Why do family holidays creates so many memories? Are we prone and primed as soon as we jet off to remember more than we do in everyday life?
Juhl: We remember holidays because they are unique experiences. Holidays stick out in our memory because they are different from our typical day-to-day lives of work or school.
Batcho: Family holidays can be very nostalgia-prone. Nostalgic memories are typically social, centered on our relationships with people who have been and are important to us. Holidays serve as temporal markers in life. By allowing people to take a break from the hectic pace of ordinary life, holidays provide a bit of escape for healing and recovery from the burdens and stresses of our everyday obligations and responsibilities. Spending time with family can be comforting, knowing that we are accepted for who we are, rather than what we do or can do for others. Family is our place of refuge where we can trust and be ourselves.
Aftersun’s protagonist is on the cusp of adolescence, awkwardly caught between childhood and adulthood – why is this liminal stage likely to induce nostalgia?
Juhl: Self-continuity, that is, the sense that one’s self in the present is connected to one’s self in the past, is psychologically comforting. However, a life transition, such as that from childhood to adolescence, may threaten self-continuity. Research has established that threats to self-continuity trigger nostalgia, and that nostalgia restores self-continuity. Thus, people may become more nostalgic during life transitions in order to maintain self-continuity.
Batcho: Adolescence is an especially powerful trigger for nostalgia, because it is fraught with conflicting emotions, just as nostalgia itself is a blend of bitter and sweet. Navigating adolescence involves the desire to hold on to the ideal world of childhood, the time when we were carefree, secure, and loved unconditionally. Childhood is a magical time of fantasy and imagination, when there seem to be no limits to what is possible. But we long also for the independence and privileges of adulthood. The angst of knowing that we can’t live in both worlds gives rise to nostalgia. At the threshold of adulthood, nostalgia serves as the thread connecting who we were in the past with who we are becoming as we move forward. The nostalgic thread gives us the courage to leave the past behind, knowing we can take the best of it with us and revisit it from time to time in reverie.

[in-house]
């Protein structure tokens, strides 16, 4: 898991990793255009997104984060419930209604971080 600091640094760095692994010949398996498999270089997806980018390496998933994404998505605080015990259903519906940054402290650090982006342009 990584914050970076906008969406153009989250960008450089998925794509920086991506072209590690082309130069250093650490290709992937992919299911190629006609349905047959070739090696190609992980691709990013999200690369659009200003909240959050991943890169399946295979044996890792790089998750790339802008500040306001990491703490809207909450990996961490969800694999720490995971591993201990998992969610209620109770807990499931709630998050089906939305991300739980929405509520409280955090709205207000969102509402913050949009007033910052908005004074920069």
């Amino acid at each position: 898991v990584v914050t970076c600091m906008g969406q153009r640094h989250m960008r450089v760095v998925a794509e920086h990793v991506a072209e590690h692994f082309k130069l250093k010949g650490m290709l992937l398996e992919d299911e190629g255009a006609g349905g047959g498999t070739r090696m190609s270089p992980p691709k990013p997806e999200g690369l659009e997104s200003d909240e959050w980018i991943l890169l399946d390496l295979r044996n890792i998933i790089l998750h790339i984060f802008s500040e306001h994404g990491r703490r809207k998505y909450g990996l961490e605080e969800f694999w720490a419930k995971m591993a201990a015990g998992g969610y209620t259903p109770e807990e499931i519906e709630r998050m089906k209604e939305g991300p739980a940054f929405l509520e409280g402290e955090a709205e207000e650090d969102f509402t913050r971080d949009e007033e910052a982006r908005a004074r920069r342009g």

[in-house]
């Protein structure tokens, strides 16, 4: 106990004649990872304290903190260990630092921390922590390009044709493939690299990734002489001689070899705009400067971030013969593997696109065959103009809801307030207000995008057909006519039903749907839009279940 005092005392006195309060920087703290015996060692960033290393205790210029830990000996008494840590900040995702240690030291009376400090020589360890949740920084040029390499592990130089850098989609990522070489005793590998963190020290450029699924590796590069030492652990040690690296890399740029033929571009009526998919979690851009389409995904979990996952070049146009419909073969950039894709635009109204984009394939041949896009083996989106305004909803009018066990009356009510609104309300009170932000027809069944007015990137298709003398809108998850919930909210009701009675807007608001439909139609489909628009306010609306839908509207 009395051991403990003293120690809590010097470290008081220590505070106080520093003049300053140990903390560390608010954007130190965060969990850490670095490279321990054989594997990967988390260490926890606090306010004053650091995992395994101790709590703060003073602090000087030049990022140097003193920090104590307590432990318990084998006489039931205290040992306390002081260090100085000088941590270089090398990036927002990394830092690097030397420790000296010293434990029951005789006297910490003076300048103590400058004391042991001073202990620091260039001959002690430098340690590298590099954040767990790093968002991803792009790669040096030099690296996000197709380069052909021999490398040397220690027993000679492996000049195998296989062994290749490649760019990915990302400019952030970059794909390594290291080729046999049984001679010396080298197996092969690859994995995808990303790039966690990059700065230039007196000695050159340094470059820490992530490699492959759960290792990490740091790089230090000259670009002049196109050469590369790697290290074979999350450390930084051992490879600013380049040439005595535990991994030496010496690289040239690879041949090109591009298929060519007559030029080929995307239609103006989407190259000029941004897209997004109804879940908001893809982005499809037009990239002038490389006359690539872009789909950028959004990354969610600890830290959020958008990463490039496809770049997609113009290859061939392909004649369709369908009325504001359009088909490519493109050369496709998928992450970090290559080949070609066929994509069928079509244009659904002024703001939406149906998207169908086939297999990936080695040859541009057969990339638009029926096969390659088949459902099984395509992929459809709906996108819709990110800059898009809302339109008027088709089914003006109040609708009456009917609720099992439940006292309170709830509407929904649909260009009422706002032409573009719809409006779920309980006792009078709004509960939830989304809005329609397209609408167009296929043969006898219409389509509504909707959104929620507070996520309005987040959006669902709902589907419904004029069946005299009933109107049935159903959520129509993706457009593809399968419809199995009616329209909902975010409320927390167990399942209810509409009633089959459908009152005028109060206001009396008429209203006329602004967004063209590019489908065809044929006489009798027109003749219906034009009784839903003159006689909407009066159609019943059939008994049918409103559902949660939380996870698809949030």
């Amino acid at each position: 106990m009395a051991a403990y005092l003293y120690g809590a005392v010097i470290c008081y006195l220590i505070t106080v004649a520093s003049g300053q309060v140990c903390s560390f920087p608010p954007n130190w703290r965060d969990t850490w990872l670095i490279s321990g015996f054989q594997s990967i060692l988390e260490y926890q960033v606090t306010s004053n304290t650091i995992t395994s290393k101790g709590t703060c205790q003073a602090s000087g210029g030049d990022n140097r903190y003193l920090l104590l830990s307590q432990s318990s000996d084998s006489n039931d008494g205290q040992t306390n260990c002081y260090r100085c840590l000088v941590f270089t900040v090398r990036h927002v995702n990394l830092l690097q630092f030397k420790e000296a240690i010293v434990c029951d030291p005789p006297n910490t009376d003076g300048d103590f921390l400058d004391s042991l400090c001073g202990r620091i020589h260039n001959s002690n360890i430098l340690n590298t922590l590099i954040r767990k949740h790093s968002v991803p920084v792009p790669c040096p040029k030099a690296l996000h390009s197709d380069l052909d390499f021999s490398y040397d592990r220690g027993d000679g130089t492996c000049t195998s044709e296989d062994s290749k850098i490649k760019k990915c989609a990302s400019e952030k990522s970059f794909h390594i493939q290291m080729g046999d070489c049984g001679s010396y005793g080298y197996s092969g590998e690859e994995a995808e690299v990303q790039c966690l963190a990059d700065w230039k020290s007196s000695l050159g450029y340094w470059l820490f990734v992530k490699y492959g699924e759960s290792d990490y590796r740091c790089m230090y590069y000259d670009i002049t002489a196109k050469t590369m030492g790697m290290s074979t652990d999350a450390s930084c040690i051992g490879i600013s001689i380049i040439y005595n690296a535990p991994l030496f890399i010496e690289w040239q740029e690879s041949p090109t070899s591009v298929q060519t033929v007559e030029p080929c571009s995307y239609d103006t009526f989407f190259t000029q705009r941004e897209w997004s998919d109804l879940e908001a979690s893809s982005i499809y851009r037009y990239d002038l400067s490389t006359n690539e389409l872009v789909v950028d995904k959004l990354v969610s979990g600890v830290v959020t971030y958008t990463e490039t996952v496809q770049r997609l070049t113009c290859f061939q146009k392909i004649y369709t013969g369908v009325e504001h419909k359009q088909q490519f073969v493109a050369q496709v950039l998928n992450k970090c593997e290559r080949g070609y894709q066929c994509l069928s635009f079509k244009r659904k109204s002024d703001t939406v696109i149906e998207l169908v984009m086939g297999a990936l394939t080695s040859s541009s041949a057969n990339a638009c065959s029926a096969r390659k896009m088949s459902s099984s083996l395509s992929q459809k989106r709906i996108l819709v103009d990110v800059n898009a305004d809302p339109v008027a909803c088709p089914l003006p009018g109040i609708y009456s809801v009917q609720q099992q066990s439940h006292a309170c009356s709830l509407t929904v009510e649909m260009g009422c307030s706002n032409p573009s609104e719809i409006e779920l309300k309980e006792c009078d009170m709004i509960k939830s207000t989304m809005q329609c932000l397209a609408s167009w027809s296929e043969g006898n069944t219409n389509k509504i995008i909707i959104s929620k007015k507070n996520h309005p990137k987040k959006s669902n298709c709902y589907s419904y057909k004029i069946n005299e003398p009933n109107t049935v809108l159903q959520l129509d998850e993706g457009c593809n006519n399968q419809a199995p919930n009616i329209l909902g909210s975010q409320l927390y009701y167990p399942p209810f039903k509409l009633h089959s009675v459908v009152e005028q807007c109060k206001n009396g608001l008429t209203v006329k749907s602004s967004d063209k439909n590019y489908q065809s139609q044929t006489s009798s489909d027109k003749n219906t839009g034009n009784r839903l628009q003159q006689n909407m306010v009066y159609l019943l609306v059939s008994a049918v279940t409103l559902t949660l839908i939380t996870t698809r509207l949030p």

VHS tapes are used throughout the film alongside memories, their pixels cutting through reality – what is it about ‘home videos’ that stirs up nostalgia?
Juhl: Reminders of important time periods and significant life events can trigger nostalgia. Home videos are a poignant reminder of time periods for which we feel nostalgic.
Batcho: Home videos help us relive the parts of our past we often miss the most. They have captured the people and events that made us who we are. Nostalgia is closely associated with our exploration of our identity. By watching ourselves in the past, we can assess how far we’ve come in our personal growth and our constantly changing self. Home videos are opportunities for personal reflection on how satisfied we are (or aren’t) with who we are, compared with who we once were. Have we been true to the values we believe represent our authentic self? Or has life changed us in ways that have not benefited us?
Aftersun is released in cinemas now. Find your nearest screening and book tickets at mubi.com/aftersun